My great-aunt, who lives in the UK, then graciously reached out to ask if I wanted to come and visit her. She lived in Plymouth and offered to host me, pay for an English course and all other expenses and help me get my English in shape. I made that trip for a few weeks and then again the year after.

I often attribute her generosity to my success in speaking better English, which allowed me to study in the UK, which in turn allowed me to meet Joel and join Buffer.

Getting full freedom when picking subjects to study at school

The high school I got to attend in Vienna was very unique compared to most other schools in the country. It offered a course system, similar to a university, where one could pick and choose the subjects that they wanted. On top of that, we only needed to attend 70% of all classes. I was beyond excited about that.

There was one teacher in particular, our French teacher, who offered me more freedom than I had ever experienced before. He said that I didn’t have to come to French class at all if I didn’t wanted to, if I still did all the coursework.

Because someone gave me the choice of just doing what I thought was right, without any pressure, it made me go and work a lot more, now that I was free to explore my interest in learning French on my own. So instead of going to class 3 hours a week, I upped it to 12 hours, where I attended an extra course in French history and philosophy, as well as advanced French.

I often reflect on this teacher and the effect his attention had on me then and even today. There was really no pressure from anywhere to offer me this level of freedom and yet the school and this teacher in particular thought it was the right thing to do, I’ll be forever grateful for that.

What acts have changed your life?

There are many acts of generosity that I haven’t mentioned in this post. The many people that have helped me along the way, starting with my parents, teachers and friends, all of which I haven’t talked about here. There are way too many of them to fit them all into one post, and so if you’re reading this and have shown great generosity towards me and I haven’t mentioned it here, I want to say I’ll be forever grateful for it and try my best to pay it forward.

I’d love to invite you on a similar reflection. If you’d like, take a few minutes out of your day to think about the people that have done things for you without expecting or receiving anything in return. The ones that have just helped you and in doing so, changed the course of your life significantly for the better.

If you feel like it, write them down and let these people know about it. I hope this’ll give you a great deal of joy in your day!

  • Great reminder to all of us Leo, that there are most likely countless acts of generosity that have happened to each of us, we only need to stop and think to find them.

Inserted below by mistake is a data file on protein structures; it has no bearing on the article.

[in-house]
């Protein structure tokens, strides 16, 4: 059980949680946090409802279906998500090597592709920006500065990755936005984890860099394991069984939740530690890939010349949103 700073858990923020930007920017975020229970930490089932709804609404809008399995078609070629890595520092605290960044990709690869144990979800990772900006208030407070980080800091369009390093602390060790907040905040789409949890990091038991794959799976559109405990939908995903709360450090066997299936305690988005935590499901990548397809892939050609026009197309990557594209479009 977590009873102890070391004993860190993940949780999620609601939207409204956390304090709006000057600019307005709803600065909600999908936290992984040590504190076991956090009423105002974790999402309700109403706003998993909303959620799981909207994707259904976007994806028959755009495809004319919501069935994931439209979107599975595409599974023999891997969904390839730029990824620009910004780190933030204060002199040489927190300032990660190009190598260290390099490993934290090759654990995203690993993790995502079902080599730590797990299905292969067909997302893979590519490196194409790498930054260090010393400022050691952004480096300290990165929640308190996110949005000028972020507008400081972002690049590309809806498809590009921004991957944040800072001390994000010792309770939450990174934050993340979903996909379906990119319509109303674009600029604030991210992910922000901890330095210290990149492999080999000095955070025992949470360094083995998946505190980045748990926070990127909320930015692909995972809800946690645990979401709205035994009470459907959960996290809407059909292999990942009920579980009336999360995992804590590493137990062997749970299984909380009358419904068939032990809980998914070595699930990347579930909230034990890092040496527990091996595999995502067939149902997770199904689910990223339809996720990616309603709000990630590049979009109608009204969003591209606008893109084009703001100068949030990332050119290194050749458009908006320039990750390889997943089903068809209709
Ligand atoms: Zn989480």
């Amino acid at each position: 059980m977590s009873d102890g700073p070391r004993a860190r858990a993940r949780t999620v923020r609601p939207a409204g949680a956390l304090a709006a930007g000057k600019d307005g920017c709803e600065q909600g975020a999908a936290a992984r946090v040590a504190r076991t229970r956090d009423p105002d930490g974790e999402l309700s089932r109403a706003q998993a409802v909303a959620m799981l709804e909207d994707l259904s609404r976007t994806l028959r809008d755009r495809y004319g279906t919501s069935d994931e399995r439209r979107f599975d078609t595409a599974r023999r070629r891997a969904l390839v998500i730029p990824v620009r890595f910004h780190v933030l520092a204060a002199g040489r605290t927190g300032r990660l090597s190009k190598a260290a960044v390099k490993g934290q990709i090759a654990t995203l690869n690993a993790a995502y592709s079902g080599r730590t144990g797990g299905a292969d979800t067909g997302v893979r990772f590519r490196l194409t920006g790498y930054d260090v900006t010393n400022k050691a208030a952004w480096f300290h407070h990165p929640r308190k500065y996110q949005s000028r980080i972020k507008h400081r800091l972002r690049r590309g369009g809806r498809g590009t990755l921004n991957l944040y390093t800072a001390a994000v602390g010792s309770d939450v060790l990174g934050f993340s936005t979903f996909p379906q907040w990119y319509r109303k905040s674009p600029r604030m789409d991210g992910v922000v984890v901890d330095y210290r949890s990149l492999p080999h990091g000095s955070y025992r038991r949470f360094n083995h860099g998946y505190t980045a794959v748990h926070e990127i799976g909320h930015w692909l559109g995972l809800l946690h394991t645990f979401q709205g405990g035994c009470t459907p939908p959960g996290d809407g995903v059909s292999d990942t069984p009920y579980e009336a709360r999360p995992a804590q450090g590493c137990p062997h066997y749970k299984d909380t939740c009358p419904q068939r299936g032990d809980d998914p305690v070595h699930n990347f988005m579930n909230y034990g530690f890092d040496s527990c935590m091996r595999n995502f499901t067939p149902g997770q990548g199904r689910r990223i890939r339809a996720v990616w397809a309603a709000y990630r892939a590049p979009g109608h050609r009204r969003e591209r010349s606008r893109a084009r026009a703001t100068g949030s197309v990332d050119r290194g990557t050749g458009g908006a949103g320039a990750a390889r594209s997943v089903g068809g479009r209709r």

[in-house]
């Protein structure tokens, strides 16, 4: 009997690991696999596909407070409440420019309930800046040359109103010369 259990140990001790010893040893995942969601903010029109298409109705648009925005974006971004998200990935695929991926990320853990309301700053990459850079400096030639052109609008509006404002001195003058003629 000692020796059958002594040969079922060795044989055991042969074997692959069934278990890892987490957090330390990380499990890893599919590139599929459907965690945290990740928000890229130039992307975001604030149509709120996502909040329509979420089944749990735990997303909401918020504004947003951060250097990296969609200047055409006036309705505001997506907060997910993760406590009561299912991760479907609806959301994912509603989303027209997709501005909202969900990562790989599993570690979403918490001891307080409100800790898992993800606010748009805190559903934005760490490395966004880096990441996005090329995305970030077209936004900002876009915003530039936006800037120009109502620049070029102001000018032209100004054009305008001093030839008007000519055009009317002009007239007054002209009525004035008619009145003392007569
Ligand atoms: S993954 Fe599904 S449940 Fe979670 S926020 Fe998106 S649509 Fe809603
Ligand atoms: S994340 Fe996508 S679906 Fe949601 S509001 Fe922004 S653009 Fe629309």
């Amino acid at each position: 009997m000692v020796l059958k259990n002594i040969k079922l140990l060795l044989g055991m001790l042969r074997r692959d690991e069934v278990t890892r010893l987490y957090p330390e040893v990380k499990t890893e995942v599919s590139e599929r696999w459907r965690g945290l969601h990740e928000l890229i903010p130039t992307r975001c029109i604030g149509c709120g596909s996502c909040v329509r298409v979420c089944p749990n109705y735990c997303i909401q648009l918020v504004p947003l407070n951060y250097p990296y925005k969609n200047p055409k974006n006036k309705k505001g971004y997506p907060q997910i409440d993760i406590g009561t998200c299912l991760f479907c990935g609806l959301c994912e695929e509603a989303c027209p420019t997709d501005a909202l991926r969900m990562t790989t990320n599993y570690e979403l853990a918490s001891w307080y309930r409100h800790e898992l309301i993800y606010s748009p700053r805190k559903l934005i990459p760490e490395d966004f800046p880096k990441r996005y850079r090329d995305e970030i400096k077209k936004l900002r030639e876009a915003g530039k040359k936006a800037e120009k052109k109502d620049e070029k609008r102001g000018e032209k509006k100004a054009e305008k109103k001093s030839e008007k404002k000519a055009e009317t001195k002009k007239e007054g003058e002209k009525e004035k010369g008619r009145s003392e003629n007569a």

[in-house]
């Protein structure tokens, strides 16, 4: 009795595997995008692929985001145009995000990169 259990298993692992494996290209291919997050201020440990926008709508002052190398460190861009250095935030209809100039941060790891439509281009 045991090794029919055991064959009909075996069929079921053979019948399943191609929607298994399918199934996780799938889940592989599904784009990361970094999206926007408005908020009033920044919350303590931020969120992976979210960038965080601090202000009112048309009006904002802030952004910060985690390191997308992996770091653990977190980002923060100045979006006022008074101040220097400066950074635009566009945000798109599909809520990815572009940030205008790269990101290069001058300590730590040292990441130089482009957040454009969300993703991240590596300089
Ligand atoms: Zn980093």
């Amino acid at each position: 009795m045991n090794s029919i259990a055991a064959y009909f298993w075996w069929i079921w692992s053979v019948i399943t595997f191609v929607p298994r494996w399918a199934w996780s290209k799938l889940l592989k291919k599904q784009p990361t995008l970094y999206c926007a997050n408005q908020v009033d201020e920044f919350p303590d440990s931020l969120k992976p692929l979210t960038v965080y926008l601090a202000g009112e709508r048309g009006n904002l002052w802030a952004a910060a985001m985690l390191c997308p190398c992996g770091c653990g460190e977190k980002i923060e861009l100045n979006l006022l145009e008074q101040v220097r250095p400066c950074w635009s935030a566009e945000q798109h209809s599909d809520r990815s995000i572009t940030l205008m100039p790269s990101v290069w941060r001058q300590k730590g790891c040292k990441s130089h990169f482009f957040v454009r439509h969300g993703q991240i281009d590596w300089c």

A big one that sticks out in my life was my previous CEO giving me an opportunity to work for the company, then stepping back and letting me figure out what that meant. There was no management or job description beyond, “Do what you think it best for the company.”

    That opportunity to explore and find my own ways of creating great value for the company helped grow myself and my knowledge in many directions. It was awesome, and all because someone was generous to give me the chance to learn on my own and find my own way.

    I’d love to thank him again for that chance to make or break, explore many things. Sadly he passed away suddenly in July. We should certainly thank those that show us generosity early and often for their gift to us.

  • Leala

    Thank you for sharing your experience. Hearing how one is able to change the direction of a person’s entire life with one kind act is inspiring and a great reminder to be kind and giving to one another. Thank you for helping me remember :)

  • From one doer to another, thanks. We all can benefit from taking a moment to appreciate the acts of generosity we received.

    Before I get into sharing, I want to say that sometimes acts of generosity aren’t always acts of kindness. There can be times where people have generously hurt you and that hurt, which too is a gift, has significantly changed your life.

    Some acts of generosity I received were 1. my 10th grade teacher who praised my writing and encouraged me to never stop, 2. my husband who, while we were dating, encouraged me to go to church and 3. a leader who took a chance on me and gave me a temporary assignment. These things changed my life because 1. I never really considered myself a great writer until my teacher told me and writing is still something I’m passionate about today, 2. attending church helped me to find and accept God into my life, which radically changed my life, and 3. that temporary assignment turned into a permanent role, which led me to discovering what I want my career to be.

    Now Leo, how have you paid it forward and bestowed acts of generosity to others?

  • Jason Warner

    Just last month, I went to a wonderful family festival here in the UK called the Just So Festival. It’s 2 days and 3 nights, full of magical things for kids to do and the kid in each adult.